Via TV, Bird still dishing out assists


BOSTON -- OK, listen up, as an old football coach of m acquaintance used to say, and listen up good.

Stop pining for Larry. It's over. There will be no miracle comeback, now or ever. He quit for a very good reason.

"My back is very shaky," says No. 33. "It still hurts a lot. No leg pain, but my back still hurts. If I tried to play, I would have lasted for about three days. I really haven't been able to do much of anything physically. I've gained 15 pounds."

Of course, he misses playing. He's Larry Bird. He lived to play for close to 25 years. He gets withdrawal symptoms.

"But it's a lot easier than it would be if my back weren't hurting," he reports. "I couldn't play, anyway."

He's learning to watch games on TV. Easy for you and me, maybe, but it's a new experience for him. He was never much good at watching. I'd come in raving about some Western Conference playoff game and he'd say, "Hell, I went to bed."

He watches them now, however, and for a very good reason. It's his job. He's been in Indiana since the season started, but he's been on the case as a full-fledged member of the Boston Celtics hierarchy.

He's got a dish, and it's getting a workout. "Dave [Gavitt, the team president] talks to me all the time," Bird explains. "I watch all our games, and other league games, too. Even some college."

He watches them with a purpose. "When I did watch something before," he says, "I'd be reading or falling asleep. Now I watch more closely. Dave will ask me to focus on specific individuals, or aspects of the game."

Up to a week ago, he admits that watching the Celtics play was very much a chore.

"We were in a lot of those games, but we weren't getting the job done in the end," he says. "Now we're taking care of the ball better and the offense is getting spread around better."

It's not quite true that the Celtics are making it up for Larry as he goes along.

"There were two general areas where I wanted to utilize Larry Bird," explains Gavitt. "But first we had to eliminate a couple of things. The first is that he wasn't going to coach, and the second was that he wasn't going to come into an office from 8:30 to 5. And throw in that he wasn't going to be around here 12 months a year.

"So the first thing we wanted was for him to stay involved in an area of basketball influence as much as possible. He can be a great resource to me as another set of eyes and ears observing the NBA, both in personnel and in dissecting styles of play.

"The other area is more general," Gavitt explains. "It's clear he very much appreciates the bond he had with fans, but when he played, he only wanted to focus in on what he was doing, which was to play basketball. But he has a strong feeling, not only for the people who actually came to the arena, but to the little old ladies who would write him letters. That's why he will be available to represent the team at major Celtics functions, such as clinics and events pertaining to the Auerbach Foundation."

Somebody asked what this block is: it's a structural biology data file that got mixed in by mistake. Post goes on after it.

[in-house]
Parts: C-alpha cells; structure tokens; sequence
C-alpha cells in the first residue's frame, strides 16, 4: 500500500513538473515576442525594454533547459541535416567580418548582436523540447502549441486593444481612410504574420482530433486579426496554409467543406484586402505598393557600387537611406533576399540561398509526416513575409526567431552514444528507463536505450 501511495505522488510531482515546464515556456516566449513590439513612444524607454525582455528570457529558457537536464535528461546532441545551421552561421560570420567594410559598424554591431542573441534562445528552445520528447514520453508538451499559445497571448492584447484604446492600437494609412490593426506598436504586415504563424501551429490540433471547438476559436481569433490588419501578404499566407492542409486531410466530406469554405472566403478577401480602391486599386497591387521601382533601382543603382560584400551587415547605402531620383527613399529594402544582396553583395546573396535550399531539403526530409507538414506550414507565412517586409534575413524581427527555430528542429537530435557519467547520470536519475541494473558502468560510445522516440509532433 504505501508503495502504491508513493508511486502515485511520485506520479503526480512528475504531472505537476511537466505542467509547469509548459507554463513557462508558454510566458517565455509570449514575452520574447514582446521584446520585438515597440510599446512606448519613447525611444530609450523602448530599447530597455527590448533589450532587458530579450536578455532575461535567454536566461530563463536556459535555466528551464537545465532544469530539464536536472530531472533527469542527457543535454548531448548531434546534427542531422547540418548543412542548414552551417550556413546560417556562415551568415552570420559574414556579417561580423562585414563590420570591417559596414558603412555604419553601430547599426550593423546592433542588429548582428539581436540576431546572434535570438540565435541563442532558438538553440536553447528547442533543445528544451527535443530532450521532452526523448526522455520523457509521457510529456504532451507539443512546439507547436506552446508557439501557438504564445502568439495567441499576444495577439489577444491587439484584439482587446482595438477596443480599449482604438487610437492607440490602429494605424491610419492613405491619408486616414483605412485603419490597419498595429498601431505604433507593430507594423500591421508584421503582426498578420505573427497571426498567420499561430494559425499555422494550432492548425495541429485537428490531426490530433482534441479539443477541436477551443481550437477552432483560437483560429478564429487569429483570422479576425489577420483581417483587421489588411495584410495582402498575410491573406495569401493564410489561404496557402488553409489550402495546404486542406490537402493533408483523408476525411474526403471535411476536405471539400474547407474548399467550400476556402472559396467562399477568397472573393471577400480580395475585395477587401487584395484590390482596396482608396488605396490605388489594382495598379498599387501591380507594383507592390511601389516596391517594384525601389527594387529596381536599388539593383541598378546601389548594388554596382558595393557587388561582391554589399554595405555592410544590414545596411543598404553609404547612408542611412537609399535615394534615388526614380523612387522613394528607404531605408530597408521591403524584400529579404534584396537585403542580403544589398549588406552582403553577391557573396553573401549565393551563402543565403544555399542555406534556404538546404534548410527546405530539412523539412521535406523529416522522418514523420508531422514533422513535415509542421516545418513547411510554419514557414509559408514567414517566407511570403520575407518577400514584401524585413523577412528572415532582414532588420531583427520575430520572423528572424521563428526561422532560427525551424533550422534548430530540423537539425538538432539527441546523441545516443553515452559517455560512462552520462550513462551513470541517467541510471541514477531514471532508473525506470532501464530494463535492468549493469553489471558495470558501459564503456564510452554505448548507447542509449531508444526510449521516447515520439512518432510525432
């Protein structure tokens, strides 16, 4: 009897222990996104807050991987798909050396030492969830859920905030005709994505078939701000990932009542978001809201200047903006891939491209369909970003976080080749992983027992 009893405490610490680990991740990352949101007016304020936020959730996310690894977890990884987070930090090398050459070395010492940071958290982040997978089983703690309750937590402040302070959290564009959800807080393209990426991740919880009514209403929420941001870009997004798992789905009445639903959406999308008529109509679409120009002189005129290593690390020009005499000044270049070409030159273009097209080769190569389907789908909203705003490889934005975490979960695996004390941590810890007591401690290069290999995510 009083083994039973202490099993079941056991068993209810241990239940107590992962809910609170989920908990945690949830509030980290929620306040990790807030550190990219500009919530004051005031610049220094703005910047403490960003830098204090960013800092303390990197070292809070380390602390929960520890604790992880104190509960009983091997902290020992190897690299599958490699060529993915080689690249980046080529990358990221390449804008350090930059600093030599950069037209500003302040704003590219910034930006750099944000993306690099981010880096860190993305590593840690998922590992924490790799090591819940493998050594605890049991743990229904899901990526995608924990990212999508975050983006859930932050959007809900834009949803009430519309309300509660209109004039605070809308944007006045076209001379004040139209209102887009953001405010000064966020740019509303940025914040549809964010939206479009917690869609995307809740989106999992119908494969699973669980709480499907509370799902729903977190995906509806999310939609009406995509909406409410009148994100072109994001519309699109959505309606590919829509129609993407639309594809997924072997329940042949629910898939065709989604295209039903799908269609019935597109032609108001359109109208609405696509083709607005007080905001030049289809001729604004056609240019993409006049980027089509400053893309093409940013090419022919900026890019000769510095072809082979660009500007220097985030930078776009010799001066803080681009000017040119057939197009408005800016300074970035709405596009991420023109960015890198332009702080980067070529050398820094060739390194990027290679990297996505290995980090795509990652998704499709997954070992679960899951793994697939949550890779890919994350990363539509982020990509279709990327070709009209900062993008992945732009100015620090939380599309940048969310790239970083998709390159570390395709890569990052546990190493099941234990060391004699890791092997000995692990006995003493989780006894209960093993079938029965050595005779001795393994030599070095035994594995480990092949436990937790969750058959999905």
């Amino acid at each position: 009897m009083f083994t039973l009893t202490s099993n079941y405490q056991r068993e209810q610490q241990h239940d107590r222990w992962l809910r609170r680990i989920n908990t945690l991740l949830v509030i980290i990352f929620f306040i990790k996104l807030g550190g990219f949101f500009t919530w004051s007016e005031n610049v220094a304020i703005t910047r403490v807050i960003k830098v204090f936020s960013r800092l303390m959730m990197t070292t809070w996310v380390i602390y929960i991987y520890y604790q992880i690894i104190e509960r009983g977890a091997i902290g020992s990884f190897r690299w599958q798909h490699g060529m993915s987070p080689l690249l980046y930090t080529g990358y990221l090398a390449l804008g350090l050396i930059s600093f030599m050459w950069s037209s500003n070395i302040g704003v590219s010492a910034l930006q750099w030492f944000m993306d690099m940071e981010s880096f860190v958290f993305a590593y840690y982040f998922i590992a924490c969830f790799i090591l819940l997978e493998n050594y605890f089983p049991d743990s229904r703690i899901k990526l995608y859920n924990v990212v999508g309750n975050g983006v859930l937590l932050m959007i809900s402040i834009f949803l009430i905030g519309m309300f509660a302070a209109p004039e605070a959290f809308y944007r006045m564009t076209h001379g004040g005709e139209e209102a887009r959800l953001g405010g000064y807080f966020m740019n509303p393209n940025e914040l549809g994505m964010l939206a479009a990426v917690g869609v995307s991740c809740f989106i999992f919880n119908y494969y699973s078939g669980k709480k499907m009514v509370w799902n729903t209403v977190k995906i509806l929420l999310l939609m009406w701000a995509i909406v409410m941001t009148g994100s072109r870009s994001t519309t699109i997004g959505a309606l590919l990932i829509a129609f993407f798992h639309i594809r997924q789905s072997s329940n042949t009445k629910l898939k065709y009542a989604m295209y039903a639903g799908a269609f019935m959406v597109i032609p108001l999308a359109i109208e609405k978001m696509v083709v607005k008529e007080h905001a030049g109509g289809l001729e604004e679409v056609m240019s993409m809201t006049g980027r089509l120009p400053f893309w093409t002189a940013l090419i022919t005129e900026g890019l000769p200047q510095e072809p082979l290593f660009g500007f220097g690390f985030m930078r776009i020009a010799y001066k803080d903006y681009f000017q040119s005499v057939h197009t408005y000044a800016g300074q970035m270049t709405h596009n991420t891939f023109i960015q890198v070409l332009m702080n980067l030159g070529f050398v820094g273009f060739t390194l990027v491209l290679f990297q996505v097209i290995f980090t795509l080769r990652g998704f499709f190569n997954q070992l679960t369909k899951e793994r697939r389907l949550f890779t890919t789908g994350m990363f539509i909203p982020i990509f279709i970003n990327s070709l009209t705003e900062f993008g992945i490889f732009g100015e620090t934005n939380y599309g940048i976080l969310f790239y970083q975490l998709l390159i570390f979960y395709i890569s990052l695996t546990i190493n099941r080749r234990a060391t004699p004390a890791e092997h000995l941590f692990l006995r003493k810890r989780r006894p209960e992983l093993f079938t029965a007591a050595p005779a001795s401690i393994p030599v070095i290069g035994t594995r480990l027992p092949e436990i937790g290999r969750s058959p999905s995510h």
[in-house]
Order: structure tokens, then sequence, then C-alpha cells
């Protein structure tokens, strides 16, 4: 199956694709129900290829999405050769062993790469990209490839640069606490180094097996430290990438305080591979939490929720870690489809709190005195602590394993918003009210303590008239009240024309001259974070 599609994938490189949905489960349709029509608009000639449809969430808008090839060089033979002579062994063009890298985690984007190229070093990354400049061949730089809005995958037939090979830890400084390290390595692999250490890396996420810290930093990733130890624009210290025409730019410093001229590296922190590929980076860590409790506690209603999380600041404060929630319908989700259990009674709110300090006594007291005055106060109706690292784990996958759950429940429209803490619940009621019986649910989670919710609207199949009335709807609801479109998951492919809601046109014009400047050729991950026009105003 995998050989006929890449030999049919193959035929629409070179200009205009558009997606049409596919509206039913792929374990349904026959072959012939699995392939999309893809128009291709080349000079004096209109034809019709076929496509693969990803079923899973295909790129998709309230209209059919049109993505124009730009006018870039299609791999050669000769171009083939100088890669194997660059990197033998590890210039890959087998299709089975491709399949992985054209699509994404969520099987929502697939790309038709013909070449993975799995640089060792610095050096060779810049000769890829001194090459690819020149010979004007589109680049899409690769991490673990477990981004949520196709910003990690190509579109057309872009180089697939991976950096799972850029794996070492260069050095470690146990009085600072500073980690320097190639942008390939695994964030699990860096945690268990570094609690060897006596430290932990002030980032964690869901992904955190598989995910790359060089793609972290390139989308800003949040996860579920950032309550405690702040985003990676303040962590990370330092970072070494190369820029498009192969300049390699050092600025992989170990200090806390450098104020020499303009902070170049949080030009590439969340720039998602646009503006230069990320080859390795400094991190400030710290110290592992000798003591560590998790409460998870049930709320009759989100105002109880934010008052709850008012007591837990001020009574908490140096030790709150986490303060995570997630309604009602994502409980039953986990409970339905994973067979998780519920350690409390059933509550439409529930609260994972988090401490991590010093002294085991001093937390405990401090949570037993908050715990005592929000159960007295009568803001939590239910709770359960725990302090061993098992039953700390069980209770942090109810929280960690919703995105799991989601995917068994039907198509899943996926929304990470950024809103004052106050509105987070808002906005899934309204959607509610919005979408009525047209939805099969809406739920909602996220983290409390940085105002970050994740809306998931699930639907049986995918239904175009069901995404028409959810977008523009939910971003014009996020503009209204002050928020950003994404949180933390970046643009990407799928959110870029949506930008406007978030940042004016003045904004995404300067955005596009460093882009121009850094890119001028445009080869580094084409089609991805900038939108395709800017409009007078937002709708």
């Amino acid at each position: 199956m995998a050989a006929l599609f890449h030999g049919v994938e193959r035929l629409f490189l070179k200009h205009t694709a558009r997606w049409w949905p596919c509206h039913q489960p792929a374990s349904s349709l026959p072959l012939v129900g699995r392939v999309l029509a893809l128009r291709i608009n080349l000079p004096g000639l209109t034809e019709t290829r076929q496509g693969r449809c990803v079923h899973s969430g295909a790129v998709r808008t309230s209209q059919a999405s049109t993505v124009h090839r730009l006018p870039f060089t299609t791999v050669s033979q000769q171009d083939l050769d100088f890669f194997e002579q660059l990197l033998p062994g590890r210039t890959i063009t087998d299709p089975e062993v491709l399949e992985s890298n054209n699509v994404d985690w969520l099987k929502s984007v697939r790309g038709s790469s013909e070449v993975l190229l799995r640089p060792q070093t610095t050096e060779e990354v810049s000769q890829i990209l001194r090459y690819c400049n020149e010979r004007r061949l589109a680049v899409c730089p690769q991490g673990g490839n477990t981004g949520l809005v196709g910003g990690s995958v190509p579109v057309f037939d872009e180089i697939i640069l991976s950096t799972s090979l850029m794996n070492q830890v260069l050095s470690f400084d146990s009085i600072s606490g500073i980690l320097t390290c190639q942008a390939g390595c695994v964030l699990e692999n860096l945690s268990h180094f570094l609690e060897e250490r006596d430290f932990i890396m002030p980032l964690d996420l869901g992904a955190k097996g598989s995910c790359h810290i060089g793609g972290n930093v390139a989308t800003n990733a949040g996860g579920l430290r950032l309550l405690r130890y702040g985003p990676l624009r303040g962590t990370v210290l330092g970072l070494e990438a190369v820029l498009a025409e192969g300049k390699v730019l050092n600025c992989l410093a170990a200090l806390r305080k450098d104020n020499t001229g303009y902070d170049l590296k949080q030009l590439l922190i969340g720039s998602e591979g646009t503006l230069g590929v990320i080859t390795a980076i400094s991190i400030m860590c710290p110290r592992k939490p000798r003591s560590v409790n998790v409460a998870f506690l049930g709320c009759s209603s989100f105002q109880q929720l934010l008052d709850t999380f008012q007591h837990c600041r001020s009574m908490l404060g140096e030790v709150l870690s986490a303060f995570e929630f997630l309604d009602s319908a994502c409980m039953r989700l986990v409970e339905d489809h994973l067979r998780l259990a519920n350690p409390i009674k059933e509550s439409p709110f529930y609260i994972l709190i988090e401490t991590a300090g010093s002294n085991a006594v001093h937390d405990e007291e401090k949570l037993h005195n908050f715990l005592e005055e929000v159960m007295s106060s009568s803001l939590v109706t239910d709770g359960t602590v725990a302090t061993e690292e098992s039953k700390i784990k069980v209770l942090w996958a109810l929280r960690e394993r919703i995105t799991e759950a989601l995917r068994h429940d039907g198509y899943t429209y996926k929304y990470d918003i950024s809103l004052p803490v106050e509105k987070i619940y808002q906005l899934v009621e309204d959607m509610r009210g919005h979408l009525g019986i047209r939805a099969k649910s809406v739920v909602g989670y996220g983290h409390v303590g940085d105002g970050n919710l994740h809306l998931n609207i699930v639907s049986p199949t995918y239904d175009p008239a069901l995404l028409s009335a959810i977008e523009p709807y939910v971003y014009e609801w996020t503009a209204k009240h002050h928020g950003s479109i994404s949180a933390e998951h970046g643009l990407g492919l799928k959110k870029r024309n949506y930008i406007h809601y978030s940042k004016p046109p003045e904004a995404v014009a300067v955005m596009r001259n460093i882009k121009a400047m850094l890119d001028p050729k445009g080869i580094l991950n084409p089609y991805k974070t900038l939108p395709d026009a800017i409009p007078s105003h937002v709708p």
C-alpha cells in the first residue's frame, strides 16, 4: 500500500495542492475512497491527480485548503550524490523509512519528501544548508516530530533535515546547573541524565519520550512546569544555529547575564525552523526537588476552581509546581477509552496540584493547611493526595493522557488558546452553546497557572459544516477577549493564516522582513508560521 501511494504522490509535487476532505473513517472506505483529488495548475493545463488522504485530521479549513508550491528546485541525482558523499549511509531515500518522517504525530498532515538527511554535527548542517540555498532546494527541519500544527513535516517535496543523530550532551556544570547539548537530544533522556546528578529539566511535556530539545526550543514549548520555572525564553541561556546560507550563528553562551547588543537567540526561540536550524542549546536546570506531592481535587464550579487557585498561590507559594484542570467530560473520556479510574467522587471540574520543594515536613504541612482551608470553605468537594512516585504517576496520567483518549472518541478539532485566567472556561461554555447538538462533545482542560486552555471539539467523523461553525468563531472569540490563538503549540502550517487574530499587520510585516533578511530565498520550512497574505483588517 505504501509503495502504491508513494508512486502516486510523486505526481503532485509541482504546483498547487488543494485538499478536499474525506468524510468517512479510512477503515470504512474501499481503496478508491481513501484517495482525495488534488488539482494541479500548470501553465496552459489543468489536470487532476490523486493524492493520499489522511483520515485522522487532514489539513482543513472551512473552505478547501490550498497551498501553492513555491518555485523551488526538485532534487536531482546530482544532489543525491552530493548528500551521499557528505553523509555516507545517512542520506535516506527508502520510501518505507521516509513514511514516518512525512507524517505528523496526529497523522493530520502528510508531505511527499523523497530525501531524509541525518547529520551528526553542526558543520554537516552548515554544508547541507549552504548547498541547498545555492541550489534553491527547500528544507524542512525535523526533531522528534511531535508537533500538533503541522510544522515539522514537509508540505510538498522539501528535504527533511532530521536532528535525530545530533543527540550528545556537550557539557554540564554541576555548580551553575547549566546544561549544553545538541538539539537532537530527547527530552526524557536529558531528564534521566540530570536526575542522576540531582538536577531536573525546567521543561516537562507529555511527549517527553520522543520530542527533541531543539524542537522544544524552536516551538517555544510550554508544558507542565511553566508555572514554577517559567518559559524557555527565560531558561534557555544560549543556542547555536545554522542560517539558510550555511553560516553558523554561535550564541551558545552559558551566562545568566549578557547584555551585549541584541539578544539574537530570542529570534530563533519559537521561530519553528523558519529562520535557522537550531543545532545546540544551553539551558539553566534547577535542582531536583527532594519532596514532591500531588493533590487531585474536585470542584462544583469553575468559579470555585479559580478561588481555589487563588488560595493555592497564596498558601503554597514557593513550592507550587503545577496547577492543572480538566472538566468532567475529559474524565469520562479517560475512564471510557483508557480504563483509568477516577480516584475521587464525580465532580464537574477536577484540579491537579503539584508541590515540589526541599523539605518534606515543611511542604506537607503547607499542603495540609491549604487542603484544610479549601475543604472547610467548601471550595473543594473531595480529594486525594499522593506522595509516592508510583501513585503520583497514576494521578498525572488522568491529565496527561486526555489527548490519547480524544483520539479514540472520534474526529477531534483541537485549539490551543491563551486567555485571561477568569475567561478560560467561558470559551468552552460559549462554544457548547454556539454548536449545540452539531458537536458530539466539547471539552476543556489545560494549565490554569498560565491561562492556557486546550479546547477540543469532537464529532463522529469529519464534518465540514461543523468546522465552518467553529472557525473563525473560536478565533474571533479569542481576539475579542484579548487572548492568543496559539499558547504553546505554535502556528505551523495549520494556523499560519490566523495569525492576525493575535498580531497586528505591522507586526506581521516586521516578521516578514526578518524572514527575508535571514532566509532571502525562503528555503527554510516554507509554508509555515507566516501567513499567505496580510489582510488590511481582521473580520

For example, Bird will be the featured speaker at a major Celtic clinic Dec. 12. The team has invited every member of the Massachusetts Basketball Coaches Association to Brandeis that day.

There have been no local Bird sightings since training camp, primarily because his Brookline house has been undergoing renovation. But he will be returning to Boston this week and might even make his '92-93 Garden viewing debut when the Chicago Bulls come to town tomorrow night. That might depend on the state of his back. A hurtin' back and those Garden seats might not make for a blissful partnership.

Game attendance or no game attendance, he'll be at practice, and he will be a live presence for a while. "It will be good to have him back to have some interaction with the team," Gavitt says. "He will be around the team for a couple of weeks."

It would be nice if he could give his old mates a primer on how to make a simple entry pass. Meanwhile, they can listen to a few of his scouting reports, such as his opinion of the Exit 16W Nets, whom he watched defeat Utah on his dish last week.

"Look out for New Jersey," he advises. "They've got so many players on that team. You know, when you look at [Sam] Bowie, you can understand what Portland was thinking of when they didn't take [Michael] Jordan. When the guy's on his game, he can do everything. . .shoot, pass, rebound and jump out of the gym. I definitely think that's a team you're going to have to contend with."

And have we mentioned that he's found Boston its savior?

"Glenn Robinson," he says, referring to the Purdue sophomore who wrecked UConn in the Tipoff Classic on Saturday. "That kid looks like a No. 1 draft choice. He is tough. Built something like Lenny Bias, but maybe not quite as strong. Of course, you wonder where his head is. It's his first college game, and he's up there saying something about, 'I won't be coming out.' Right away you know that's exactly what he is thinking about."

Gavitt is not remotely surprised at Bird's fascination with a college sophomore. "Nobody on the Dream Team was more upbeat about the college kids we had playing against us in La Jolla than Larry," Gavitt reports. "When I first saw him in Portland, that's all he talked about was this kid or that kid. It's very rare for a superstar to admit anyone else can play, let alone a young player."

Bird doesn't know much more about the retirement tribute on Feb. 4 than anyone else.

"They ran a few things by me quickly," he says. "What can I say? I'm honored. I really don't have much say-so, but if they want to do it that way, it's all right with me. That's the Big Day. That's what it's all about, when they put that number up. That's really the Last Hurrah, you know?"

Yeah, we know.

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